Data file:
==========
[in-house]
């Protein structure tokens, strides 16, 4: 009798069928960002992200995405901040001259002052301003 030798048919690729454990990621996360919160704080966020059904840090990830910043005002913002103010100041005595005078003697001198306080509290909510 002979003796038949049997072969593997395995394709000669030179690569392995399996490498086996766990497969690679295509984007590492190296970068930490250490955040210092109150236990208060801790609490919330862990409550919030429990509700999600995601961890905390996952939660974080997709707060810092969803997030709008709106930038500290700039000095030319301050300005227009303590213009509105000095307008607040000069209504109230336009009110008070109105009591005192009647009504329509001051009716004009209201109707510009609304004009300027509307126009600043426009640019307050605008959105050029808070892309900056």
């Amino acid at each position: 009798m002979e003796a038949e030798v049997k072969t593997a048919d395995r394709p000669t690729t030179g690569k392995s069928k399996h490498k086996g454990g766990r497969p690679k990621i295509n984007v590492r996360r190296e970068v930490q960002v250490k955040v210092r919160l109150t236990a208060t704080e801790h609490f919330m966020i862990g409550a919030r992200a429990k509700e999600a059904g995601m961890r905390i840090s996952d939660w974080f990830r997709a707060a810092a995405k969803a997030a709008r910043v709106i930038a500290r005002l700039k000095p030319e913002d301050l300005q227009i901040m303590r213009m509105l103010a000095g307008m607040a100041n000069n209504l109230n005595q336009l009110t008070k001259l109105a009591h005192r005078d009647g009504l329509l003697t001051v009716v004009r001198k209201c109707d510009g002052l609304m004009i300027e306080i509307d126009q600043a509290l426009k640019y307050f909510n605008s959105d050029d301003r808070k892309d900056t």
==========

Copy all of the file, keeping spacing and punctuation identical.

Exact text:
[in-house]
């Protein structure tokens, strides 16, 4: 009798069928960002992200995405901040001259002052301003 030798048919690729454990990621996360919160704080966020059904840090990830910043005002913002103010100041005595005078003697001198306080509290909510 002979003796038949049997072969593997395995394709000669030179690569392995399996490498086996766990497969690679295509984007590492190296970068930490250490955040210092109150236990208060801790609490919330862990409550919030429990509700999600995601961890905390996952939660974080997709707060810092969803997030709008709106930038500290700039000095030319301050300005227009303590213009509105000095307008607040000069209504109230336009009110008070109105009591005192009647009504329509001051009716004009209201109707510009609304004009300027509307126009600043426009640019307050605008959105050029808070892309900056």
């Amino acid at each position: 009798m002979e003796a038949e030798v049997k072969t593997a048919d395995r394709p000669t690729t030179g690569k392995s069928k399996h490498k086996g454990g766990r497969p690679k990621i295509n984007v590492r996360r190296e970068v930490q960002v250490k955040v210092r919160l109150t236990a208060t704080e801790h609490f919330m966020i862990g409550a919030r992200a429990k509700e999600a059904g995601m961890r905390i840090s996952d939660w974080f990830r997709a707060a810092a995405k969803a997030a709008r910043v709106i930038a500290r005002l700039k000095p030319e913002d301050l300005q227009i901040m303590r213009m509105l103010a000095g307008m607040a100041n000069n209504l109230n005595q336009l009110t008070k001259l109105a009591h005192r005078d009647g009504l329509l003697t001051v009716v004009r001198k209201c109707d510009g002052l609304m004009i300027e306080i509307d126009q600043a509290l426009k640019y307050f909510n605008s959105d050029d301003r808070k892309d900056t």